author = "Srinivasan Vijayaraghavan and Goueli, {Said A.} and Michael Davey and Daniel Carr",
year = "1997",
month = "2",
day = "21",
doi = "10.1074/jbc.272.8.4747",
language = "English (US)",
volume = "272",
pages = "4747--4752",
journal = "Journal of Biological Chemistry",
issn = "0021-9258",
publisher = "American Society for Biochemistry and Molecular Biology Inc.",
number = "8",

}

TY - JOUR

T1 - Protein kinase A-anchoring inhibitor peptides arrest mammalian sperm motility

AU - Vijayaraghavan, Srinivasan

AU - Goueli, Said A.

AU - Davey, Michael

AU - Carr, Daniel

PY - 1997/2/21

Y1 - 1997/2/21

N2 - Cyclic AMP-dependent protein kinase (PKA) is anchored at specific subcellular sites through the interaction of the regulatory subunit (R) with protein kinase A-anchoring proteins (AKAPs) via an amphipathic helix binding motif. Synthetic peptides containing this amphipathic helix domain competitively disrupt PKA binding to AKAPs and cause a loss of PKA modulation of cellular responses. In this report we use S-Ht31, a cell-permeant anchoring inhibitor peptide, to study the role of PKA anchoring in sperm. Our analysis of three species of mammalian sperm detected three isoforms of PKA (RIIα, RIIβ, and RIβ) and one 110-kDa AKAP. The addition of S-Ht31 to bovine caudal epididymal sperm inhibits motility in a time- and concentration-dependent manner. A control peptide, S-Ht31-P, identical to S- Ht31 except for a proline for isoleucine substitution to prevent amphipathic helix formation, had no effect on motility. The inhibition of motility by S- Ht31 is reversible but only if calcium is present in the suspension buffer, suggesting a role for PKA anchoring in regulating cellular calcium homeostasis. Surprisingly, inhibition of PKA catalytic activity had little effect on basal motility or motility stimulated by agents previously thought to work via PKA activation. These data suggest that the interaction of the regulatory subunit of PKA with sperm AKAPs, independent of PKA catalytic activity, is a key regulator of sperm motility and that disruption of this interaction using cell-permeable anchoring inhibitor peptides may form the basis of a sperm-targeted contraceptive.

AB - Cyclic AMP-dependent protein kinase (PKA) is anchored at specific subcellular sites through the interaction of the regulatory subunit (R) with protein kinase A-anchoring proteins (AKAPs) via an amphipathic helix binding motif. Synthetic peptides containing this amphipathic helix domain competitively disrupt PKA binding to AKAPs and cause a loss of PKA modulation of cellular responses. In this report we use S-Ht31, a cell-permeant anchoring inhibitor peptide, to study the role of PKA anchoring in sperm. Our analysis of three species of mammalian sperm detected three isoforms of PKA (RIIα, RIIβ, and RIβ) and one 110-kDa AKAP. The addition of S-Ht31 to bovine caudal epididymal sperm inhibits motility in a time- and concentration-dependent manner. A control peptide, S-Ht31-P, identical to S- Ht31 except for a proline for isoleucine substitution to prevent amphipathic helix formation, had no effect on motility. The inhibition of motility by S- Ht31 is reversible but only if calcium is present in the suspension buffer, suggesting a role for PKA anchoring in regulating cellular calcium homeostasis. Surprisingly, inhibition of PKA catalytic activity had little effect on basal motility or motility stimulated by agents previously thought to work via PKA activation. These data suggest that the interaction of the regulatory subunit of PKA with sperm AKAPs, independent of PKA catalytic activity, is a key regulator of sperm motility and that disruption of this interaction using cell-permeable anchoring inhibitor peptides may form the basis of a sperm-targeted contraceptive.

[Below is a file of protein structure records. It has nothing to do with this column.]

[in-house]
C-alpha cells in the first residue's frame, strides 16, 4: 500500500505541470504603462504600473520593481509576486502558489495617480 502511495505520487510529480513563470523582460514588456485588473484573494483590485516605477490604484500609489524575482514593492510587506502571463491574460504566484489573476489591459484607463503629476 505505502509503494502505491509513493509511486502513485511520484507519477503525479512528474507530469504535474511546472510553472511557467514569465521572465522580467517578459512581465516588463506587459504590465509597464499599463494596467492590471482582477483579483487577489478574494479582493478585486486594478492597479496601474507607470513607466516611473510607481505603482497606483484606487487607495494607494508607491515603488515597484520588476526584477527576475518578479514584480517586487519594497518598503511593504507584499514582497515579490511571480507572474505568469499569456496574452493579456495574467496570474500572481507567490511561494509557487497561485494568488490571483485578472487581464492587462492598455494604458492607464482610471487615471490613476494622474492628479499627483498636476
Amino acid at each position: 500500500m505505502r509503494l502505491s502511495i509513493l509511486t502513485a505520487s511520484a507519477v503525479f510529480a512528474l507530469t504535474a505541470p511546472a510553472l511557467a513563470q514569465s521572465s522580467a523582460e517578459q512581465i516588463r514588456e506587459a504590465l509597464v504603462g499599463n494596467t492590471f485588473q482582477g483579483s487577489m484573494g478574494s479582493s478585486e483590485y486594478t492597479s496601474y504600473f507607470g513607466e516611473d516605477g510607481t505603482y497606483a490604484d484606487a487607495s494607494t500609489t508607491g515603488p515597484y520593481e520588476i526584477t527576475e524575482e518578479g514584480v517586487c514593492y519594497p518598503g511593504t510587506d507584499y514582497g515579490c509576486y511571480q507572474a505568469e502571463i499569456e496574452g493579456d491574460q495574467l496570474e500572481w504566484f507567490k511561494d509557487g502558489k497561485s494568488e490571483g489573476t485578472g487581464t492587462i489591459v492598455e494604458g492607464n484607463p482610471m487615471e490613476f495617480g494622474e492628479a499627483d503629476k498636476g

UR - http://www.scopus.com/inward/record.url?scp=0031040893&partnerID=8YFLogxK

UR - http://www.scopus.com/inward/citedby.url?scp=0031040893&partnerID=8YFLogxK

U2 - 10.1074/jbc.272.8.4747

DO - 10.1074/jbc.272.8.4747

M3 - Article

C2 - 9030527

AN - SCOPUS:0031040893

VL - 272

SP - 4747

EP - 4752

JO - Journal of Biological Chemistry

JF - Journal of Biological Chemistry

SN - 0021-9258

IS - 8

ER -